Latest Scientific Papers
Tailoring HYSOL: Solar Energy Contribution to Reach Full Dispatchability and Firmness in Target Markets (2016)
Renewable energies for electricity generation are traditionally considered a risk for the electricity system due to their lack of dispatchability and firmness. Renewable energies penetration is constrained to strong grids or else its production must be limited to ensure grid stability, which is kept by the usage of hydropower energy or fossil-fueled power plants. CSP technology has an opportunity to arise not only as a dispatchable and firm technology, but also as an alternative that improves grid stability. To achieve that objective, solar hybrid configurations are being developed, HYSOL being the most recent solution. Three reference scenarios have been defined: Kingdom of Saudi Arabia (KSA), Northern Chile (CHL) and Baja California in Mexico (MEX), considering their respective weather conditions and market demand profile. These scenarios have been modelled, simulated and evaluated in terms of dispatchability and firmness defined by the authors. The results show that HYSOL technology has potential to become a reference in providing firm and renewable power, although a detailed design and control system are required.
Full environmental life cycle cost analysis of concentrating solar power technology: Contribution of externalities to overall energy costs (2016)
The aim of this work is to investigate the use of Full Environmental Life Cycle Costing (FeLCC) methodology to evaluate the economic performance of a 50 MW parabolic trough Concentrated Solar Power (CSP) plant operating in hybrid mode with different natural gas inputs (between 0% and 30%). The analysis is based on a plant located in Southern Spain and includes current financial incentives for the promotion of renewable energies. The analysis also incorporates an estimation of external costs associated with atmospheric emissions on six categories: Human Health, Loss of Biodiversity, Local and Global Damage to Crops, Damage to Materials and Climate Change. In a scenario where the project is funded through equity, the life cycle internal costs of the plant operating with solar energy only represent 82.8 €/MW h, while revenues from electricity sales amount to 85.7 €/MW h, resulting in a net present value of 2.95 €/MW h. Internal costs are attributable primarily to the purchase of materials and equipment incurred mainly during the Extraction and Manufacturing life cycle phase. In this scenario, external costs (calculated using CASES damage costs methodology) represent less than 2.6% of all the internal costs considered.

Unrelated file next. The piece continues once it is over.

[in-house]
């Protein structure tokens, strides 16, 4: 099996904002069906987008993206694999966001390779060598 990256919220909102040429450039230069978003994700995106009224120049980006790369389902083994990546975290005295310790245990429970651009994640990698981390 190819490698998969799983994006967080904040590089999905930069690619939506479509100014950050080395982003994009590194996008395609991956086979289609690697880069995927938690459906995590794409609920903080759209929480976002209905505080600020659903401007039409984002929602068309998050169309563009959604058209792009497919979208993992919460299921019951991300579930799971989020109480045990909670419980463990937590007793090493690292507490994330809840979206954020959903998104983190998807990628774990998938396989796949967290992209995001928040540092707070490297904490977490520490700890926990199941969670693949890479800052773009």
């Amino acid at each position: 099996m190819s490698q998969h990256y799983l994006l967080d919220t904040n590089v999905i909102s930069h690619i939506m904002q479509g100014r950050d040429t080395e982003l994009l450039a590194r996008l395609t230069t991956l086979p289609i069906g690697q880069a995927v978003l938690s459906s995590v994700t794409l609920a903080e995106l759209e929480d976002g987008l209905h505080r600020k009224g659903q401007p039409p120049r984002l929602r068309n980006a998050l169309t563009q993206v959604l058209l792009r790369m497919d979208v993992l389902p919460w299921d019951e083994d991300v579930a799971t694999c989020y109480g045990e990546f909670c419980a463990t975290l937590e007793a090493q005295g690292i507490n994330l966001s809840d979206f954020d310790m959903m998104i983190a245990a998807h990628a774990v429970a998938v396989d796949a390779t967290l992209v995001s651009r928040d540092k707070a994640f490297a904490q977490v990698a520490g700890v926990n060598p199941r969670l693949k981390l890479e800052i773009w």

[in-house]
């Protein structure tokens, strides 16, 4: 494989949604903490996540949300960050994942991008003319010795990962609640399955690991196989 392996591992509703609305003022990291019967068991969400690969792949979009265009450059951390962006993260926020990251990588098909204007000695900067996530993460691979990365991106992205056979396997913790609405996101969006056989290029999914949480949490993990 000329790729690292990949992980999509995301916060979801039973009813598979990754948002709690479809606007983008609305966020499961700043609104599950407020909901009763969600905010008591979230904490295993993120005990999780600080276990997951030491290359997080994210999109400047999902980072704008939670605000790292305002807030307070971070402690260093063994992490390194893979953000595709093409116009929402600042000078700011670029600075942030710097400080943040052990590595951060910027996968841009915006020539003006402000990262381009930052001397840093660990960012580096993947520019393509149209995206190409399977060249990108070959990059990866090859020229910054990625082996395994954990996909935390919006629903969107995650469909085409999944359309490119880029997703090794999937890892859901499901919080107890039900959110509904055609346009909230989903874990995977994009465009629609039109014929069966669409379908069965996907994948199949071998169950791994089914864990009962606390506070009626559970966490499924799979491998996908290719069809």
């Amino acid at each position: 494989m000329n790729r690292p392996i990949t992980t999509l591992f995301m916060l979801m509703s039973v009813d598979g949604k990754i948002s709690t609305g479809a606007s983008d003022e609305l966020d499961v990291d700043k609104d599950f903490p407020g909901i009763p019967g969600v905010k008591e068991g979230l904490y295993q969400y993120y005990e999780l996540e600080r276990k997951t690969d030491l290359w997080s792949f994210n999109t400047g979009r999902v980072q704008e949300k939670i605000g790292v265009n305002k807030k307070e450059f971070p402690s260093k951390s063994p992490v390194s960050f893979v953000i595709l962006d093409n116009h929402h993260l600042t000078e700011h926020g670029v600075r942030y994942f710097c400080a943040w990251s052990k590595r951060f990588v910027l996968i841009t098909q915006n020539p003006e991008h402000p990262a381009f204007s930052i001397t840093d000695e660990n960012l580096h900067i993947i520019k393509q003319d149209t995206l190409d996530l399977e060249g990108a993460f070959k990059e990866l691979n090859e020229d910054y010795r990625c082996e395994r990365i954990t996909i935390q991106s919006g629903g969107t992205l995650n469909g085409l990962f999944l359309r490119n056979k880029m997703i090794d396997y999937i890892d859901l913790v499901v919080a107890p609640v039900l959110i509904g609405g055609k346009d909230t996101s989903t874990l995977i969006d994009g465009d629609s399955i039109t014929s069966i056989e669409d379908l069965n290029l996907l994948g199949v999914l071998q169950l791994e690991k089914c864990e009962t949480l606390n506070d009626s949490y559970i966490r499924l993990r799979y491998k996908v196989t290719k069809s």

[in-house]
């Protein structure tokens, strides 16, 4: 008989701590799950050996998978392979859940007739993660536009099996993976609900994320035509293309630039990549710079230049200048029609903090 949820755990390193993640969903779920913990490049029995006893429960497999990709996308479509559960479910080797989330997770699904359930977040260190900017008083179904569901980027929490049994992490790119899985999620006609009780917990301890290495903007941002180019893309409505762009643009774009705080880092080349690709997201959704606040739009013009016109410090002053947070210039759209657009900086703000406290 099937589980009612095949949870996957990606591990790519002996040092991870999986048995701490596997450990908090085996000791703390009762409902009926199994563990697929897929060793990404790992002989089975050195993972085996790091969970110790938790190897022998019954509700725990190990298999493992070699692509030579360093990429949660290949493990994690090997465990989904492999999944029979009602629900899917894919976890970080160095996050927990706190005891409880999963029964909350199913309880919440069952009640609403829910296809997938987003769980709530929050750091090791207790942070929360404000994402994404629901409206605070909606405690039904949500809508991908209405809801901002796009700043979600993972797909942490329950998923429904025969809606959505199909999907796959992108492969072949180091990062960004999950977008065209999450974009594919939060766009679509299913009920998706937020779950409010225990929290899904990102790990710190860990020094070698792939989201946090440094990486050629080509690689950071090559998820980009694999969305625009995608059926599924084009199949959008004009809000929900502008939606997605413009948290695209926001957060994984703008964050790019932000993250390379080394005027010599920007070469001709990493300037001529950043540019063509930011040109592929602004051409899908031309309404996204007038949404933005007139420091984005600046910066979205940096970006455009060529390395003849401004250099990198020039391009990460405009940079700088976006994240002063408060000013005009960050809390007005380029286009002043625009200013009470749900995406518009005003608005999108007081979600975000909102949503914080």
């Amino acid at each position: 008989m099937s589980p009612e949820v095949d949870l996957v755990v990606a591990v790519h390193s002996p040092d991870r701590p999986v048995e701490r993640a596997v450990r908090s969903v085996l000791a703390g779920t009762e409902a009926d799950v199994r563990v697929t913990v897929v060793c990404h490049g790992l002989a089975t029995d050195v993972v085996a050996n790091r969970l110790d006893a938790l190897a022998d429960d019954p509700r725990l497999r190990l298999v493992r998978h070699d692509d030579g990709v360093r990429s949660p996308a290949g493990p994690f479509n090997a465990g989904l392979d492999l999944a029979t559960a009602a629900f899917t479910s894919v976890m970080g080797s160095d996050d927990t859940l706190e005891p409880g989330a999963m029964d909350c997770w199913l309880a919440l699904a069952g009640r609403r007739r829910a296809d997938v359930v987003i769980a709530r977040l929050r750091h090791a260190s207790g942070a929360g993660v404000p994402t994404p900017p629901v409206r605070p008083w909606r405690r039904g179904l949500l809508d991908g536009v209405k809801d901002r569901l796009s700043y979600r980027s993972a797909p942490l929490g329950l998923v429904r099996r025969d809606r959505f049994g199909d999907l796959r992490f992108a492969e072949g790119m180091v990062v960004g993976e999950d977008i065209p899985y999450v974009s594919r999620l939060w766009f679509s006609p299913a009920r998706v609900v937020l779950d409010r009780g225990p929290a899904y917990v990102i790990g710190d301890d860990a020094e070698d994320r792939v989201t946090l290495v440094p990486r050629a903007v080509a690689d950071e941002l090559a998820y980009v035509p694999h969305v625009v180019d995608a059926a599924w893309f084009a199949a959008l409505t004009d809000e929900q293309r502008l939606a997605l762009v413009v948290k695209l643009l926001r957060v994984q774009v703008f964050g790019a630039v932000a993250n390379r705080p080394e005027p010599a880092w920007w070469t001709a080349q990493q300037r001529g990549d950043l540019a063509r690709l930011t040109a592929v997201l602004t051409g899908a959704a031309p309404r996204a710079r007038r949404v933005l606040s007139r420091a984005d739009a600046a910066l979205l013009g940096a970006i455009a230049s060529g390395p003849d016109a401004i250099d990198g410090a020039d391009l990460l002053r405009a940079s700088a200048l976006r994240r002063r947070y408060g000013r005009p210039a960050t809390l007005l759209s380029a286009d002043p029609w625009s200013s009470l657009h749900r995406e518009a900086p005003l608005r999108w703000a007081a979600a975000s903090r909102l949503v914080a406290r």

Hybridizing CSP with natural gas allows higher overall power outputs due to extended operating hours. However, this strategy involves higher internal costs, resulting in a significant reduction in the revenues (per unit of power generated) and in the net present value of the project. Thus, the existing regulatory system in Spain makes CSP hybridization with natural gas economically unattractive. In addition, the use of natural gas in CSP installations results in a rapid increase in environmental damage as evidenced by higher external costs. For instance, external unit costs of CSP with 30% natural gas were up to 8.6 times higher than in solar-only operation, due primarily to increased greenhouse gas emissions. When the analysis is extended to consider financing through bank loan under common market conditions, the same project shows economic viability for percentages of natural gas hybridization up to 14%. However, solar-only operation remains as the best option.
The supply of stable and reliable power is the main challenge that renewable power plants must tackle. Concentrating Solar Power (CSP), among renewable energies, is one of the most appropriate for large-scale energy production since it can efficiently store heat by means of Thermal Energy Storage (TES) systems. However, under unfavorable meteorological conditions, they may not be enough to satisfy the thermal demand of the power plant. With this aim emerges the HYSOL project, which presents an innovative hybridization configuration of CSP and biogas for a 100% renewable power plant. The demonstrator of this technology includes a gas - molten salt Heat Recovery System (HRS), a virtual gas turbine, a molten salt tank and an air cooler. The design of an operation and training tool for the HYSOL project, which includes a dynamic model of the demonstrator, is essential to evaluate the transient response, to test control schemes and to train plant operators. The design of such tool is described in this paper.